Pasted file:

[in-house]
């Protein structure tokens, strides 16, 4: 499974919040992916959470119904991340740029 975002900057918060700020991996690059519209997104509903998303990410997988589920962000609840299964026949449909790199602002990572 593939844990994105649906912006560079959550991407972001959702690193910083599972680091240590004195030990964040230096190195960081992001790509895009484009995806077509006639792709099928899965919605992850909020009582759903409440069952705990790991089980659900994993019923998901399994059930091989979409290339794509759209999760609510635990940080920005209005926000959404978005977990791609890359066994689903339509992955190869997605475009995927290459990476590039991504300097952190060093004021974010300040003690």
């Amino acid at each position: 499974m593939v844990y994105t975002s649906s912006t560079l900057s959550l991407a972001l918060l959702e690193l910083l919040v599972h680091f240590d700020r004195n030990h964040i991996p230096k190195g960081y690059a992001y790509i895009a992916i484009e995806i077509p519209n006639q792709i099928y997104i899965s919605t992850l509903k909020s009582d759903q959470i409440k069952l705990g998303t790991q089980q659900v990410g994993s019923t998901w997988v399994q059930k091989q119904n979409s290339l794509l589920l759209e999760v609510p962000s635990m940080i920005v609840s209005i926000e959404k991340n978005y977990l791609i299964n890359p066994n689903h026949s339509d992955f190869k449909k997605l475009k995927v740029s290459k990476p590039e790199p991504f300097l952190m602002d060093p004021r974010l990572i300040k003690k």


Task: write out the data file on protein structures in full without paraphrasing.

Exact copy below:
[in-house]
């Protein structure tokens, strides 16, 4: 499974919040992916959470119904991340740029 975002900057918060700020991996690059519209997104509903998303990410997988589920962000609840299964026949449909790199602002990572 593939844990994105649906912006560079959550991407972001959702690193910083599972680091240590004195030990964040230096190195960081992001790509895009484009995806077509006639792709099928899965919605992850909020009582759903409440069952705990790991089980659900994993019923998901399994059930091989979409290339794509759209999760609510635990940080920005209005926000959404978005977990791609890359066994689903339509992955190869997605475009995927290459990476590039991504300097952190060093004021974010300040003690």
């Amino acid at each position: 499974m593939v844990y994105t975002s649906s912006t560079l900057s959550l991407a972001l918060l959702e690193l910083l919040v599972h680091f240590d700020r004195n030990h964040i991996p230096k190195g960081y690059a992001y790509i895009a992916i484009e995806i077509p519209n006639q792709i099928y997104i899965s919605t992850l509903k909020s009582d759903q959470i409440k069952l705990g998303t790991q089980q659900v990410g994993s019923t998901w997988v399994q059930k091989q119904n979409s290339l794509l589920l759209e999760v609510p962000s635990m940080i920005v609840s209005i926000e959404k991340n978005y977990l791609i299964n890359p066994n689903h026949s339509d992955f190869k449909k997605l475009k995927v740029s290459k990476p590039e790199p991504f300097l952190m602002d060093p004021r974010l990572i300040k003690k």